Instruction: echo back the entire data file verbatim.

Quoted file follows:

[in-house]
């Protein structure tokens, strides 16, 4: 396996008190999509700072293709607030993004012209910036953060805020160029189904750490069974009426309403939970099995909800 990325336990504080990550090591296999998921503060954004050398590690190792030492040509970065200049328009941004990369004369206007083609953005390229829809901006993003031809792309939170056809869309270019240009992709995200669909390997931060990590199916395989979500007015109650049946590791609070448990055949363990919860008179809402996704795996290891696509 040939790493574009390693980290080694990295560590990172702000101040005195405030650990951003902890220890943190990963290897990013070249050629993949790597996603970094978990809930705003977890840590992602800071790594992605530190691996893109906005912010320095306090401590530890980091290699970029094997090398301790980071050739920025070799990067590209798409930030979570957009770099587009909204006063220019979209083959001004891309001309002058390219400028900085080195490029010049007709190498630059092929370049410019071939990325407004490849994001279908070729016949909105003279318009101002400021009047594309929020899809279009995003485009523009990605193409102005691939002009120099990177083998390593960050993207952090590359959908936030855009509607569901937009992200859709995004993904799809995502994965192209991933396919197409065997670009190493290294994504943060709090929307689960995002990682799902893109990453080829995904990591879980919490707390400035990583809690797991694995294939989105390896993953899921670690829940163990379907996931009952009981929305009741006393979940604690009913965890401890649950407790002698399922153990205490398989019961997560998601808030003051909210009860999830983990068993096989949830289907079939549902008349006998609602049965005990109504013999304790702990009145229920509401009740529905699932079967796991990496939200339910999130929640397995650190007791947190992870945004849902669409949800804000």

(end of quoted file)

[in-house]
């Protein structure tokens, strides 16, 4: 396996008190999509700072293709607030993004012209910036953060805020160029189904750490069974009426309403939970099995909800 990325336990504080990550090591296999998921503060954004050398590690190792030492040509970065200049328009941004990369004369206007083609953005390229829809901006993003031809792309939170056809869309270019240009992709995200669909390997931060990590199916395989979500007015109650049946590791609070448990055949363990919860008179809402996704795996290891696509 040939790493574009390693980290080694990295560590990172702000101040005195405030650990951003902890220890943190990963290897990013070249050629993949790597996603970094978990809930705003977890840590992602800071790594992605530190691996893109906005912010320095306090401590530890980091290699970029094997090398301790980071050739920025070799990067590209798409930030979570957009770099587009909204006063220019979209083959001004891309001309002058390219400028900085080195490029010049007709190498630059092929370049410019071939990325407004490849994001279908070729016949909105003279318009101002400021009047594309929020899809279009995003485009523009990605193409102005691939002009120099990177083998390593960050993207952090590359959908936030855009509607569901937009992200859709995004993904799809995502994965192209991933396919197409065997670009190493290294994504943060709090929307689960995002990682799902893109990453080829995904990591879980919490707390400035990583809690797991694995294939989105390896993953899921670690829940163990379907996931009952009981929305009741006393979940604690009913965890401890649950407790002698399922153990205490398989019961997560998601808030003051909210009860999830983990068993096989949830289907079939549902008349006998609602049965005990109504013999304790702990009145229920509401009740529905699932079967796991990496939200339910999130929640397995650190007791947190992870945004849902669409949800804000």